Impact of high-dose antioxidants on outcomes in acutely injured patients

Department of Surgery, Vanderbilt University Medical Center, Nashville, TN 37212, USA.
Journal of Parenteral and Enteral Nutrition (Impact Factor: 3.14). 07/2008; 32(4):384-8. DOI: 10.1177/0148607108319808
Source: PubMed

ABSTRACT The profound oxidative stress that occurs following injury results in significant depletion of many endogenous antioxidants (vitamin C, E, selenium). Increasing evidence suggests antioxidant supplementation reduces infectious complications and organ dysfunction following injury and hemorrhagic shock. The purpose of this study was to evaluate the impact of high-dose antioxidant administration on the mortality rate of acutely injured patients.
In October 2005, we implemented a 7-day high-dose antioxidant protocol for acutely injured patients admitted to our trauma center. A retrospective cohort study, evaluating all patients admitted to the trauma service between October 2005 and September 2006 following protocol implementation (AO+), was performed. The comparison cohort (AO-) was made up of those patients admitted in the year prior to protocol implementation.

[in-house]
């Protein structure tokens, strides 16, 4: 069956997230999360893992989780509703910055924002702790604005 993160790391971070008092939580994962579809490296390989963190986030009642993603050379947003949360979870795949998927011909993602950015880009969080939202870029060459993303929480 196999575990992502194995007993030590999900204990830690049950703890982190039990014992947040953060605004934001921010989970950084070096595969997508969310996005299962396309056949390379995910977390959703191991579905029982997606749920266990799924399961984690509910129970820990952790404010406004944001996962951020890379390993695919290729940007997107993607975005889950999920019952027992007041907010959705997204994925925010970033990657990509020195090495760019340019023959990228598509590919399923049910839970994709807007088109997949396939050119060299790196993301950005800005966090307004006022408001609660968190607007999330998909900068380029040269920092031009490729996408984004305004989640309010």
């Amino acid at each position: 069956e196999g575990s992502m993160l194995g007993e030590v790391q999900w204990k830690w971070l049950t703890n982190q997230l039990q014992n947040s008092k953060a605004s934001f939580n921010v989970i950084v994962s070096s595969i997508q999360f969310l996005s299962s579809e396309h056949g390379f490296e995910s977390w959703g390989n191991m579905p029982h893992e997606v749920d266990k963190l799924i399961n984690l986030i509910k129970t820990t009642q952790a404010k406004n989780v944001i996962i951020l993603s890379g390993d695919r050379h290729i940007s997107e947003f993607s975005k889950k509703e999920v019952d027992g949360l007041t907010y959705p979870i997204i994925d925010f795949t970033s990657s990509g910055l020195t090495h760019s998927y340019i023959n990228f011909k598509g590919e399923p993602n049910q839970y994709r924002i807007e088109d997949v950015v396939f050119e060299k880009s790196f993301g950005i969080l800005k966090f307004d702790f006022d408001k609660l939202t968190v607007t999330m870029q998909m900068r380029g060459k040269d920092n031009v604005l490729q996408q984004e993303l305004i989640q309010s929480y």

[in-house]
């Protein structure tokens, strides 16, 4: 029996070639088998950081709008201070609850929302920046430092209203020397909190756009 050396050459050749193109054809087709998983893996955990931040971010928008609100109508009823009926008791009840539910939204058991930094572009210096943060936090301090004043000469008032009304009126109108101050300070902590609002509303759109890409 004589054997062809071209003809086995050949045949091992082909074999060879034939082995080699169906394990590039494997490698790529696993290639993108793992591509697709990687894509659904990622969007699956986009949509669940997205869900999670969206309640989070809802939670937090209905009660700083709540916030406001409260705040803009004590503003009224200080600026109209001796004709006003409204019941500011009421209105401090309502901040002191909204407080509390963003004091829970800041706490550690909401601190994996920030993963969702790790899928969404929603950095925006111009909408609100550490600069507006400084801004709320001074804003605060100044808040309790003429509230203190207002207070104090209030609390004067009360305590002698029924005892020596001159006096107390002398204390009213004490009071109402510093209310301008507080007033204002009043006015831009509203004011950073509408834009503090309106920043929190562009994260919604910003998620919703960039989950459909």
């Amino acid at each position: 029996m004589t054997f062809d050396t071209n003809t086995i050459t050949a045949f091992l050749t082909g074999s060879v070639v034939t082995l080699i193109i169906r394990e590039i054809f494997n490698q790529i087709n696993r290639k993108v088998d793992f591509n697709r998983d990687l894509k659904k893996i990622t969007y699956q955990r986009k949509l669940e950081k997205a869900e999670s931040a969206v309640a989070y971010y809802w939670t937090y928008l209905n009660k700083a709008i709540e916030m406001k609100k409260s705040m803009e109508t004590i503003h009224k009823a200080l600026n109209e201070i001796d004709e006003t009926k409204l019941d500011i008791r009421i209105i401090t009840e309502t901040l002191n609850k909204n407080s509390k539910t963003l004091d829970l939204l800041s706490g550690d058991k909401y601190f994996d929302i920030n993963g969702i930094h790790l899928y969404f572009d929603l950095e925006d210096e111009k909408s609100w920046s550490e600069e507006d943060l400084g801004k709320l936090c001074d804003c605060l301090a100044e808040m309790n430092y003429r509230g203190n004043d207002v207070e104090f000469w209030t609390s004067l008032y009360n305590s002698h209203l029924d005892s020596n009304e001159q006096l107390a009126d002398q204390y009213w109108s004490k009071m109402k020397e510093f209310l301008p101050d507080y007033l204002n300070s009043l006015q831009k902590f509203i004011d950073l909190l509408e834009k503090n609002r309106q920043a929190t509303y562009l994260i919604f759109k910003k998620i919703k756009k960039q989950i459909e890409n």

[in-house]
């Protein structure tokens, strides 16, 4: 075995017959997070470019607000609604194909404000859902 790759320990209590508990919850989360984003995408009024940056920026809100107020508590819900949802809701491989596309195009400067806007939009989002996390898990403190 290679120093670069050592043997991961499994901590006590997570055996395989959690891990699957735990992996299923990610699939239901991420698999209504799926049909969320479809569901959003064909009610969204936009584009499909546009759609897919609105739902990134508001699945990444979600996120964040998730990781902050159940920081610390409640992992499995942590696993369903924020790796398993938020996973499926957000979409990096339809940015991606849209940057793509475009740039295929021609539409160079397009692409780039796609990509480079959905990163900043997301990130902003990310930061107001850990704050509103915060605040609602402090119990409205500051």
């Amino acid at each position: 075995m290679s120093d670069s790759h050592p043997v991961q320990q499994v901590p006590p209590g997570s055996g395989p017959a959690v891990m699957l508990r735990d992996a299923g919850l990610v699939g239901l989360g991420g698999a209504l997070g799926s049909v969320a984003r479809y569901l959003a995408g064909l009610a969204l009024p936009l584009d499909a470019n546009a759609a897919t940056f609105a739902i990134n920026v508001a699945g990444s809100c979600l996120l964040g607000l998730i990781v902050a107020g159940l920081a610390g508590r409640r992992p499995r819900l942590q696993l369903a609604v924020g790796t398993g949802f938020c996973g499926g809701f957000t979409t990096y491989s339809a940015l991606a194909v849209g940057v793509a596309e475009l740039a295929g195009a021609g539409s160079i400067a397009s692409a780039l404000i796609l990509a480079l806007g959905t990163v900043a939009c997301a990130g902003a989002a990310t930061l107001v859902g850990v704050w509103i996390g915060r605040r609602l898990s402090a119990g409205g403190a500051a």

A total of 4,294 patients met criteria (AO+, N = 2,272; AO-, N = 2022). Hospital (4 vs 3 days, P < .001) and ICU (3 vs 2 days, P = .001) median length of stays were significantly shorter in the AO+ group. Mortality was significantly lower in the AO+ group (6.1% vs 8.5%, P = .001), translating into a 28% relative risk reduction for mortality in patients exposed to high-dose antioxidants. After adjusting for age, gender, and probability of survival, AO exposure was associated with even lower mortality (OR 0.32, 95% CI 0.22-0.46). Patients with an expected survival <50% benefited most (OR 0.24, 95% CI 0.15-0.37).
A high-dose antioxidant protocol resulted in a 28% relative risk reduction in mortality and a significant reduction in both hospital and ICU length of stay. This protocol represents an inexpensive intervention to reduce mortality/morbidity in the trauma patient.

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